Rheingau Wine Festival crowd among medieval buildings in a Germany city

“Wine–enjoyed in moderation–heals and comforts with its strength and warmth.”

These words from the 11th-century Benedictine nun Hildegard von Bingen ring true year-round in Germany’s Rheingau winegrowing region. During summer, though, they resonate more than usual in the spa town of Wiesbaden. Each August, the beautiful little city sets up the “world’s longest wine bar” in its historic center. The Rheingau Wine Festival in Wiesbaden has been a summer highlight for decades, showcasing the wines and culinary specialties of the area’s vintners and food producers.

A tasting event to remember

The Rheingauer Weinwoche (Rheingau Wine Week) began in 1976 as a promotional event by the winegrowers of the Rheingau region. Today, it is Europe’s biggest wine festival, attracting more than ten million visitors annually. For ten days, wineries from Wiesbaden and the Rheingau present their wines and sparkling wines.

Each August, the festival transforms Schlossplatz, the square in front of the Wiesbadener Marktkirche (market church), and the Dern’sches Gelände into a winetasting destination. Entertainment on three stages provides a harmonious backdrop, and offers a range of music styles. The music for the festival is primarily classic rock and jazz, with some bluegrass, folk music and Latin beats thrown in. The ambiance of Rheingauer Weinwoche is mellow, and the pace unhurried.

Rheingau Wine Festival foods

More than 100 wine and food stalls offer still and sparkling wines, and sweet and savory dishes to enjoy with the wine. Grilled specialties include sausages, Rheingau vintner’s roast, and Rheingau barbecued ham. With so many wine and food stands, it’s easy to make an evening of it. Festival foods range from savory, cheesy plates to fish dishes and dessert crepes.

Flamcooken and a cheese and cried meet plate from Rheingauer Weinwoche

Wines from Rheingau and beyond

My husband and I visited the festival a few summers ago, and as soon as we arrived, we felt right at home. We joined groups of friends and families getting together over a glass or two of Riesling (and I spotted a couple of beers, as well). We made the rounds of the festival’s stands, sampling wines from the region’s key wine villages. Several of the full-bodied Rieslings had strongly pronounced minerality. Most were dry, even a bit sour. Some were crisp and refreshing, ideal for pairing with the festival’s Flammkuchen and cheese plates.

Among the wines we tried, we especially liked Weisbadener Neroberg Riesling. It was mellow, soft on the tongue, with floral notes and a long finish. Winemakers at the nearby Eberbach Abbey produce the wine from grapes grown in a four-hectare plot on the Neroberg hill overlooking Wiesbaden. The vineyard, originally planted in the 16th century by Count Philipp von Nassau-Idstein, was handed down through the Prussian state to the city of Wiesbaden at the turn of the 20th century.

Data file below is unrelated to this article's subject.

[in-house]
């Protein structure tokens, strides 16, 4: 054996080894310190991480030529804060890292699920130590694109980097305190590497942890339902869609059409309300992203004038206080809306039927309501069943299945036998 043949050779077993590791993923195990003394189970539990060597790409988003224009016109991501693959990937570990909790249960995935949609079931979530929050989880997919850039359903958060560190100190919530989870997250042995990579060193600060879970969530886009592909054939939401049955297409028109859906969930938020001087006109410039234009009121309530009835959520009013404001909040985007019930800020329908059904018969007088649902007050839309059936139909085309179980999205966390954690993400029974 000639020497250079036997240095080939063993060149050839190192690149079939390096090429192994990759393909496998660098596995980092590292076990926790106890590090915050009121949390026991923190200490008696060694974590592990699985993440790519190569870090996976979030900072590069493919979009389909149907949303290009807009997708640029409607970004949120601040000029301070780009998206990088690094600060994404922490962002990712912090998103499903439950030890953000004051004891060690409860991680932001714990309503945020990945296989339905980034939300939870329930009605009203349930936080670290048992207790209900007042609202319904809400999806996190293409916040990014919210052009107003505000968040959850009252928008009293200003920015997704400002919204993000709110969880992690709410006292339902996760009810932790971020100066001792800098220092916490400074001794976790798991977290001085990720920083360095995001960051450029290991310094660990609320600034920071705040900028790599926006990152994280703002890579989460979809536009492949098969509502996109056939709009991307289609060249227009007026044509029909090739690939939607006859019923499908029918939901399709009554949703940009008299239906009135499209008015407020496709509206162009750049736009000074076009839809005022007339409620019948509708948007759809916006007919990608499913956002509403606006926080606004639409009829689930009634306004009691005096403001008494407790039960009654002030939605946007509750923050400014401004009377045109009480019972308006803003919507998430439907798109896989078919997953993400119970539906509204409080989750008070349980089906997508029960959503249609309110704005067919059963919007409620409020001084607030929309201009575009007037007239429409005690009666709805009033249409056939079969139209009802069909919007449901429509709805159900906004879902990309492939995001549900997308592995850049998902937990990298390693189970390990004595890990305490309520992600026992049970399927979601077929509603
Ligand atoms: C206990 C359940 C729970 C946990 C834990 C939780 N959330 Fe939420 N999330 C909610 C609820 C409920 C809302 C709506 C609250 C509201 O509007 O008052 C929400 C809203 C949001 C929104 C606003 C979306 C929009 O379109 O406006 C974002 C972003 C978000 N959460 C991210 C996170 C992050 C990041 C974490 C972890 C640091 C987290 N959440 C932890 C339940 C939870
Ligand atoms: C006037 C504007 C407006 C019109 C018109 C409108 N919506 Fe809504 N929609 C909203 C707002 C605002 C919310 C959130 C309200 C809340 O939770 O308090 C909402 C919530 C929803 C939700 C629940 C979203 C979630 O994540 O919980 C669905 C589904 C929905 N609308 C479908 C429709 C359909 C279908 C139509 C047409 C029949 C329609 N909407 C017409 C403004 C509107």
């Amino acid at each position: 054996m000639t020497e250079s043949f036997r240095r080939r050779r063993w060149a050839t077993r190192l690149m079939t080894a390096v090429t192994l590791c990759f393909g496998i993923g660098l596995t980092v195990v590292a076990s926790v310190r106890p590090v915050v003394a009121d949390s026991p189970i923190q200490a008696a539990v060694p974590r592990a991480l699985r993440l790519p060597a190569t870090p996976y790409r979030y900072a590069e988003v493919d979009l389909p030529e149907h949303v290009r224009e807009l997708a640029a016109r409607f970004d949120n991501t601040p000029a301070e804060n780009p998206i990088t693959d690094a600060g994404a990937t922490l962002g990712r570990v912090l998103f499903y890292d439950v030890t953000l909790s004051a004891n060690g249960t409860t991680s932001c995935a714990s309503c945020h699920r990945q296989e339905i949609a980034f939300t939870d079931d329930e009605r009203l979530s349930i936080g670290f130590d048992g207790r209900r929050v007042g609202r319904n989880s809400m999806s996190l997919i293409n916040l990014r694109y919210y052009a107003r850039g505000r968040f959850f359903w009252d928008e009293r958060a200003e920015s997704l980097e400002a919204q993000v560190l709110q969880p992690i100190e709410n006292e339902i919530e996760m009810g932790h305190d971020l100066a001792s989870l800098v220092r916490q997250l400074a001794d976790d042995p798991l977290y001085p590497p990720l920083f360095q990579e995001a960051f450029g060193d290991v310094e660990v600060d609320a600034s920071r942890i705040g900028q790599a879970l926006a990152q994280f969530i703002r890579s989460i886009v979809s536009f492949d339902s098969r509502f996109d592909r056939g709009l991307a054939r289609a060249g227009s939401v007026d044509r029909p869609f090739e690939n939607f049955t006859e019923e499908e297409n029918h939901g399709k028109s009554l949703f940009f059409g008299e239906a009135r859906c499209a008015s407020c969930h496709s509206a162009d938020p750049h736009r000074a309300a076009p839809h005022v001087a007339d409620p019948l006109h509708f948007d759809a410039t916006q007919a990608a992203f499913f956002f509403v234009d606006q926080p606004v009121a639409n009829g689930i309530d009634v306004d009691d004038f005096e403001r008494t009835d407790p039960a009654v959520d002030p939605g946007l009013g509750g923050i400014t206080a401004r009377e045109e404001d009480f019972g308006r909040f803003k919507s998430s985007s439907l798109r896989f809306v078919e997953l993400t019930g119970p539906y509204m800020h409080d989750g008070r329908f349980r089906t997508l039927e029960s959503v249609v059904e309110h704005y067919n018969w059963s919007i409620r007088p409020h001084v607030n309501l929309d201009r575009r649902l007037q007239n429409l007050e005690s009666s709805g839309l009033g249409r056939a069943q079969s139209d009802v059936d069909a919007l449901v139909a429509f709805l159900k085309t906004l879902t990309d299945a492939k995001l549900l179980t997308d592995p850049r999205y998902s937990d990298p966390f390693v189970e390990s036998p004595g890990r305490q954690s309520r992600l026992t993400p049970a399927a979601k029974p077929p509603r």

The wine festival includes a stand from Wiesbaden’s twin city of San Sebastián, Spain, where festival goers can try wines from family-owned wineries. When we visited the festival, we tried the wines of the wonderful Bodegas Mitarte from Rioja Alavesa. Their wines feature grapes pressed in ancient caverns using traditional methods. The Mitarte Reserva (2009) was spicy, with notes of toast and minerals, a sublime mouth feel, and harmonious tannins.

A focus on sustainability

Festival planners know that Rheingau winegrowers are struggling with the weather extremes of climate change. Organizers have announced a new emphasis on sustainability for the festival’s 46th edition. Gastronomic stands will not offer plastic tableware and cutlery, and a returnable bottle deposit will be charged to keep the venue clean and free of broken glass. Festival wine glasses are lighter than in the past: less production-intensive and more environmentally friendly.

If you go

  • The Rheingauer Weinwoche takes place annually from the second Friday in August for ten consecutive days. Festival tickets can be presented for a voucher, which can then be redeemed for wine at selected vintners.
  • A guarded parking lot for bicycles will be available for the first time this year.
  • Any time of year, stop at the Wiesbaden Tourist Office and pick up a bottle of limited production Neroberg Riesling, for a unique souvenir of your visit.
  • Visit one of the city’s many thermal spas, and experience the curing waters that earned Wiesbaden a place on the European Route of Historic Thermal Towns.
  • To make the most of your time in Riesling country, consider leaving the driving to Deutsche Bahn and taking a train to Wiesbaden. If you have time for more exploration, continue onward to little Rüdisheim (via a regional rail partner) at the crook of the Rhine. It is just a half-hour ride–and another world– away.

Want to know more about German wines?

Germany has 13 designated wine-growing regions, with hundreds of wine festivals through the summer and harvest season. If you like what you taste in Wiesbaden, consider the region a German wine “starter kit” and explore farther afield.

Tom and I recently spent a day in the Rheingau with Jerome Hainz of BottleStops, a Mainz-based wine touring company. He helped us learn to differentiate among the region’s many excellent wines. I wonder how much more we might appreciate the Rheingau Wine Festival now, after our guided tasting experience!

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